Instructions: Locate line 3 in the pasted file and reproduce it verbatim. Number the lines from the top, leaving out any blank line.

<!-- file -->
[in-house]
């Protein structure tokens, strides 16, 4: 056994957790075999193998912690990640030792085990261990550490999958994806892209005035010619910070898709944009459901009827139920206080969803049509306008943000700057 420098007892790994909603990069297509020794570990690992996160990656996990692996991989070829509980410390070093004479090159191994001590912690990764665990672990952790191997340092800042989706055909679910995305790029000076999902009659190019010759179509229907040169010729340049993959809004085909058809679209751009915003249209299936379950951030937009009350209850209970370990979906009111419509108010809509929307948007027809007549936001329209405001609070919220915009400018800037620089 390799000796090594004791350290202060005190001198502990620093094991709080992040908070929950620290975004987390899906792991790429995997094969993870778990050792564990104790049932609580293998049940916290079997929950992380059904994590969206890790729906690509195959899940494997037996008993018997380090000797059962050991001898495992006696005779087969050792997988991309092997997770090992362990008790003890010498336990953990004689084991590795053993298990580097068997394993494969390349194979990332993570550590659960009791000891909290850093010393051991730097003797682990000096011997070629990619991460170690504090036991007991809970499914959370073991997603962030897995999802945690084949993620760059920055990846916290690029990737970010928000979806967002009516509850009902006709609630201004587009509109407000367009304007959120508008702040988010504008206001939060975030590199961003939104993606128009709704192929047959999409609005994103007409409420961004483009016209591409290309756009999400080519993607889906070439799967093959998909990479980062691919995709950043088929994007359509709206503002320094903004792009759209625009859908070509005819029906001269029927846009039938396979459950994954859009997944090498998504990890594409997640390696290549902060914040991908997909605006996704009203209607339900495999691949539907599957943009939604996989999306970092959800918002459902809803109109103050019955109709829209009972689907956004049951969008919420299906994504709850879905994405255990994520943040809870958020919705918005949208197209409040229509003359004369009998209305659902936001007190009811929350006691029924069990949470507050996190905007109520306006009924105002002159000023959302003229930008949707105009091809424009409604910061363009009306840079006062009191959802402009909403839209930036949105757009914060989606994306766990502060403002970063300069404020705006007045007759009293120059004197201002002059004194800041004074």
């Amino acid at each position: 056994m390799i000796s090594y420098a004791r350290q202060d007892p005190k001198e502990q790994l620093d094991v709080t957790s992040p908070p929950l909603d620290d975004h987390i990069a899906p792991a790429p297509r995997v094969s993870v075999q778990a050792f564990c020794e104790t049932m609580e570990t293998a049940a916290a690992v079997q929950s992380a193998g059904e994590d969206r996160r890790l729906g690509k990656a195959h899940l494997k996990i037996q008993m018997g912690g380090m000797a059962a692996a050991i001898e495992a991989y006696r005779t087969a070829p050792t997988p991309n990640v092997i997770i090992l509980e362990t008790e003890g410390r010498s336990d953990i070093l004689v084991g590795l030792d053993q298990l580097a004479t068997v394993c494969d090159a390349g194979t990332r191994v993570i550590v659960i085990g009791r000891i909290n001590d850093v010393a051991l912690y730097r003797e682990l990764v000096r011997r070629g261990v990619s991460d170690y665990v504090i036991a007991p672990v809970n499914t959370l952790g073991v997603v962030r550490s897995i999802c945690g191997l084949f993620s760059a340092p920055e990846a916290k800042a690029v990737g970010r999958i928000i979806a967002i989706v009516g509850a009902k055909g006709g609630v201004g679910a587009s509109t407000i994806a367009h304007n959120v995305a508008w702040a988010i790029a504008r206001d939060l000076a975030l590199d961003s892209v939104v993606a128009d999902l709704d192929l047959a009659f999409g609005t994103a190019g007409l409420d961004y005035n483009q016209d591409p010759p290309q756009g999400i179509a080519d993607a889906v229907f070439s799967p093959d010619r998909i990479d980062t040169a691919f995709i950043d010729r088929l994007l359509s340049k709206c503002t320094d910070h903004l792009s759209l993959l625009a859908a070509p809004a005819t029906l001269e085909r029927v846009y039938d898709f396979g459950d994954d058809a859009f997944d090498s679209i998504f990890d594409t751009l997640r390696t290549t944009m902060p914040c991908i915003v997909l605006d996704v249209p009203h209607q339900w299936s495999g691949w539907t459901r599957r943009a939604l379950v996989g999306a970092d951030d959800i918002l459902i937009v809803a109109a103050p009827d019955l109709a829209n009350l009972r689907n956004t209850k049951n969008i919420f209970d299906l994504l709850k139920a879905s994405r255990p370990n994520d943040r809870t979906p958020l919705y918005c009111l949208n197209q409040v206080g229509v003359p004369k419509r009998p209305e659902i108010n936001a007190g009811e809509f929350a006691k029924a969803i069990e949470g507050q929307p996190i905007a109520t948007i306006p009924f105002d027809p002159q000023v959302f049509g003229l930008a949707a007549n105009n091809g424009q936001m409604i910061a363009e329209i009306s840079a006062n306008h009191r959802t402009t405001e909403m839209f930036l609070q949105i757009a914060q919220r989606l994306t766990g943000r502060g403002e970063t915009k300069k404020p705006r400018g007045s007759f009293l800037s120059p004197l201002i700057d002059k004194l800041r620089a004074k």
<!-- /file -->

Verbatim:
């Amino acid at each position: 056994m390799i000796s090594y420098a004791r350290q202060d007892p005190k001198e502990q790994l620093d094991v709080t957790s992040p908070p929950l909603d620290d975004h987390i990069a899906p792991a790429p297509r995997v094969s993870v075999q778990a050792f564990c020794e104790t049932m609580e570990t293998a049940a916290a690992v079997q929950s992380a193998g059904e994590d969206r996160r890790l729906g690509k990656a195959h899940l494997k996990i037996q008993m018997g912690g380090m000797a059962a692996a050991i001898e495992a991989y006696r005779t087969a070829p050792t997988p991309n990640v092997i997770i090992l509980e362990t008790e003890g410390r010498s336990d953990i070093l004689v084991g590795l030792d053993q298990l580097a004479t068997v394993c494969d090159a390349g194979t990332r191994v993570i550590v659960i085990g009791r000891i909290n001590d850093v010393a051991l912690y730097r003797e682990l990764v000096r011997r070629g261990v990619s991460d170690y665990v504090i036991a007991p672990v809970n499914t959370l952790g073991v997603v962030r550490s897995i999802c945690g191997l084949f993620s760059a340092p920055e990846a916290k800042a690029v990737g970010r999958i928000i979806a967002i989706v009516g509850a009902k055909g006709g609630v201004g679910a587009s509109t407000i994806a367009h304007n959120v995305a508008w702040a988010i790029a504008r206001d939060l000076a975030l590199d961003s892209v939104v993606a128009d999902l709704d192929l047959a009659f999409g609005t994103a190019g007409l409420d961004y005035n483009q016209d591409p010759p290309q756009g999400i179509a080519d993607a889906v229907f070439s799967p093959d010619r998909i990479d980062t040169a691919f995709i950043d010729r088929l994007l359509s340049k709206c503002t320094d910070h903004l792009s759209l993959l625009a859908a070509p809004a005819t029906l001269e085909r029927v846009y039938d898709f396979g459950d994954d058809a859009f997944d090498s679209i998504f990890d594409t751009l997640r390696t290549t944009m902060p914040c991908i915003v997909l605006d996704v249209p009203h209607q339900w299936s495999g691949w539907t459901r599957r943009a939604l379950v996989g999306a970092d951030d959800i918002l459902i937009v809803a109109a103050p009827d019955l109709a829209n009350l009972r689907n956004t209850k049951n969008i919420f209970d299906l994504l709850k139920a879905s994405r255990p370990n994520d943040r809870t979906p958020l919705y918005c009111l949208n197209q409040v206080g229509v003359p004369k419509r009998p209305e659902i108010n936001a007190g009811e809509f929350a006691k029924a969803i069990e949470g507050q929307p996190i905007a109520t948007i306006p009924f105002d027809p002159q000023v959302f049509g003229l930008a949707a007549n105009n091809g424009q936001m409604i910061a363009e329209i009306s840079a006062n306008h009191r959802t402009t405001e909403m839209f930036l609070q949105i757009a914060q919220r989606l994306t766990g943000r502060g403002e970063t915009k300069k404020p705006r400018g007045s007759f009293l800037s120059p004197l201002i700057d002059k004194l800041r620089a004074k």